- You don’t need a squat rack in order to squat, as there are many squat rack alternatives (i.e., belt squats, hack squats, and goblet squat variations).
- Instead, you’ll focus on dumbbell squats and other exercises.
- Any movement pattern that causes knee and hip flexion can be a squat alternative exercise.
What are you supposed to do if you have no squat rack? Dilemma… During COVID, a friend and I loaded our barbells onto fortified bins and stacks of wooden pallets — about as good as we could do at that point.
However, there are many alternative squat exercises you can use to develop the lower body without needing a squat rack, including the Zercher, hack, and front squats.
Who needs a squat rack?
Before we start delving into alternative exercises to the regular squat, we first need to understand what the squat is. Simply put, the squat movement pattern needs two things:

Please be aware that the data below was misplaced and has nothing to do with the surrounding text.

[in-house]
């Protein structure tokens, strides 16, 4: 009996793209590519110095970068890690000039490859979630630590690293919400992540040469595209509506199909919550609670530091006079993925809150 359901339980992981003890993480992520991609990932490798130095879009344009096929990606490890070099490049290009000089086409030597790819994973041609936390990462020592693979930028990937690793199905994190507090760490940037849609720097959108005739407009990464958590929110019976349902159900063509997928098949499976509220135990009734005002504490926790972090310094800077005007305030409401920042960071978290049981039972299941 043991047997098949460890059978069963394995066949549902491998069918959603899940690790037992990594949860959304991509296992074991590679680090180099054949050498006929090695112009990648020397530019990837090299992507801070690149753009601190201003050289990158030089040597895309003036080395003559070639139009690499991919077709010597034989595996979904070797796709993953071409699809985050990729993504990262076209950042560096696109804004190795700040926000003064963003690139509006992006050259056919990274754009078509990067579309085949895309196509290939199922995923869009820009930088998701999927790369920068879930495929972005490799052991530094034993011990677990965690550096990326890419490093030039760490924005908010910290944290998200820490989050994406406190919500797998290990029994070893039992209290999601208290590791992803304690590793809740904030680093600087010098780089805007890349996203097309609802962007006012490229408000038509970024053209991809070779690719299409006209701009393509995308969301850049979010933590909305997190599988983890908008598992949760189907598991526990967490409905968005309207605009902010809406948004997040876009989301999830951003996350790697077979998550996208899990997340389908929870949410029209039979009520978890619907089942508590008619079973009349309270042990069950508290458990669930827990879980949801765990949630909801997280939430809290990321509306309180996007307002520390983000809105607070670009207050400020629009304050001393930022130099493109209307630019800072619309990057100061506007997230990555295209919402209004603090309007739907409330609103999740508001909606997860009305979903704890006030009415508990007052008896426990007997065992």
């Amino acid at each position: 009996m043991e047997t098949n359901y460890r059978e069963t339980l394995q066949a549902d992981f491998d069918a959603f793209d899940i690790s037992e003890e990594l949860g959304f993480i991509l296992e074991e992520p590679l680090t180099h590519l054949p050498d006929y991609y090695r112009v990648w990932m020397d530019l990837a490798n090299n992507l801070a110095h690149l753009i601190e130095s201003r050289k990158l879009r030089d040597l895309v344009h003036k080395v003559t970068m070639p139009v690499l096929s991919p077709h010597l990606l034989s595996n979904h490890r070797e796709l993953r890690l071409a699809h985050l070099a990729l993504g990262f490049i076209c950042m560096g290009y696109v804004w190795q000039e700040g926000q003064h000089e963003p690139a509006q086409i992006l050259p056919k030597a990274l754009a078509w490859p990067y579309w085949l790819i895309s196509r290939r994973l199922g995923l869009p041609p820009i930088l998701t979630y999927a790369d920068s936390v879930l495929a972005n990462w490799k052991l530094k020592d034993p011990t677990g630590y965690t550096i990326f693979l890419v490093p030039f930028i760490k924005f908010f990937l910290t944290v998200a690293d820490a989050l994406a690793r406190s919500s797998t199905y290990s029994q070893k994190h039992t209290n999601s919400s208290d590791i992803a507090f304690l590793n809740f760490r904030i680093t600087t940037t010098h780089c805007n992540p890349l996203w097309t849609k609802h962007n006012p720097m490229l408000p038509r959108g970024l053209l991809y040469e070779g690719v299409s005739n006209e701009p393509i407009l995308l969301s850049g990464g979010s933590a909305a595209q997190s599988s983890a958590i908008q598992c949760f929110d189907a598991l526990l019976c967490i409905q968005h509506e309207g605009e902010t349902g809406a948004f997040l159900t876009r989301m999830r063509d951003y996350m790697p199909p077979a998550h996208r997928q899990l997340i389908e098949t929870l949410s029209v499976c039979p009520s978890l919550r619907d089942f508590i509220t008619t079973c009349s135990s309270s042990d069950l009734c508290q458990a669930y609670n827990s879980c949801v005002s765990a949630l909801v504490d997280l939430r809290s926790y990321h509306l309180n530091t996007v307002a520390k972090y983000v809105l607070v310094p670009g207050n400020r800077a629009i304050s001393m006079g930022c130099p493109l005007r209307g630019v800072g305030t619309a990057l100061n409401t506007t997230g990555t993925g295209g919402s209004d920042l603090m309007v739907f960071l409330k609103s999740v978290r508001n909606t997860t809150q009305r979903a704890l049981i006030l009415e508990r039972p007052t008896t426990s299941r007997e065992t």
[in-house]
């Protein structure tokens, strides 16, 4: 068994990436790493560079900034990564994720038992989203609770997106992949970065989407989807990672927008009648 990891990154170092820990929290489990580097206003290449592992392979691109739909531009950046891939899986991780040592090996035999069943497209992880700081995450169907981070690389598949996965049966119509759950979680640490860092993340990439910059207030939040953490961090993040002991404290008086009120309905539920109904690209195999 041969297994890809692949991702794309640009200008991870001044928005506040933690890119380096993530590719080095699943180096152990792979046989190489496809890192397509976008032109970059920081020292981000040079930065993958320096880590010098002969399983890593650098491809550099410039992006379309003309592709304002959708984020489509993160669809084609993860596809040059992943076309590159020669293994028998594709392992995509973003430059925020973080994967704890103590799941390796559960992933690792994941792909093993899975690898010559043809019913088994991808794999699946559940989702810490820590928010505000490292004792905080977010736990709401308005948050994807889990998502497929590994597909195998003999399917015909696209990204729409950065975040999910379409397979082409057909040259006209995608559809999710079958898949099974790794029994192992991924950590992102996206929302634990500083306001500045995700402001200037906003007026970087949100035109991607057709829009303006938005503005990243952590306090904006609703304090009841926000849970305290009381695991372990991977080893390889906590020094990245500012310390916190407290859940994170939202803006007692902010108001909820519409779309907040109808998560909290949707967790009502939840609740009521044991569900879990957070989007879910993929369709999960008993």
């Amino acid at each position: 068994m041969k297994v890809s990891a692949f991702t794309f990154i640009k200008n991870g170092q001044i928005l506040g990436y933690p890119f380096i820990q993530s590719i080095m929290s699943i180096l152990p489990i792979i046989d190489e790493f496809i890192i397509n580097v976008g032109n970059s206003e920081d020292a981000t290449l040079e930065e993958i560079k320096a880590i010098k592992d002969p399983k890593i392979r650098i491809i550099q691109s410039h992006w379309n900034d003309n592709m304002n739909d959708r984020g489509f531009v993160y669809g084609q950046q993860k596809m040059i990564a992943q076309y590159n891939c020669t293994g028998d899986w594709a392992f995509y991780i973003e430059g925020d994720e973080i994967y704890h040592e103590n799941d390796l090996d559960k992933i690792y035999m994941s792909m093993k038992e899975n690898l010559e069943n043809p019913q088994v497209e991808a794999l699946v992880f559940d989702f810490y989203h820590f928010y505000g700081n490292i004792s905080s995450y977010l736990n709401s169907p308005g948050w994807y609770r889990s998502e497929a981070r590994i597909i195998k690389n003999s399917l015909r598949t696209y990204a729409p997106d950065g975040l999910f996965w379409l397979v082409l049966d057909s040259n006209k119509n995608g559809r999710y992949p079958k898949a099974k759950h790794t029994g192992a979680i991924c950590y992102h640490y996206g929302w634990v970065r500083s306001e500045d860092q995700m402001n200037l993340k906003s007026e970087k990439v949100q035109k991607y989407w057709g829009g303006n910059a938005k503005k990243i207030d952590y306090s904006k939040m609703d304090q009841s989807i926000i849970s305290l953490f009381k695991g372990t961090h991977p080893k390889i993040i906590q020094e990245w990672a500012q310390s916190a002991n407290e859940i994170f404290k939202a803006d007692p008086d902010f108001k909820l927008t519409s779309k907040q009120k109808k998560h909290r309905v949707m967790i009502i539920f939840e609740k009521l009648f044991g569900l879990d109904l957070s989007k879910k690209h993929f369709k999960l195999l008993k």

- “Knee flexion” means the knees need to bend; more often than not, your knees will point slightly outwards.
- Hip flexion is simply the movement around the hips of the lower and upper body.
As you can see, any ‘squat-like movement’ will work as a squat. Thus, front squats, Zercher squats, the leg press, bodyweight squats, the Hack squat, and so many more all count as a squat. But all differ in one or more ways from the regular back squat.
Squatting (or a squat-like movement) is an essential movement, but not because we need it to grow specific muscle groups. Instead, we need to do them because we’ll keep squatting ‘till the day we die. A little bit of Ronnie Coleman lives in all of us…
When do you go to the loo? Squat.
When do you get in the car? Squat.
When do you sit down at work? Squat.
Squat variations will be with you ‘till they squat down beside your grave to say, “Damn, he had fine glutes” — okay, that’s a bit morbid.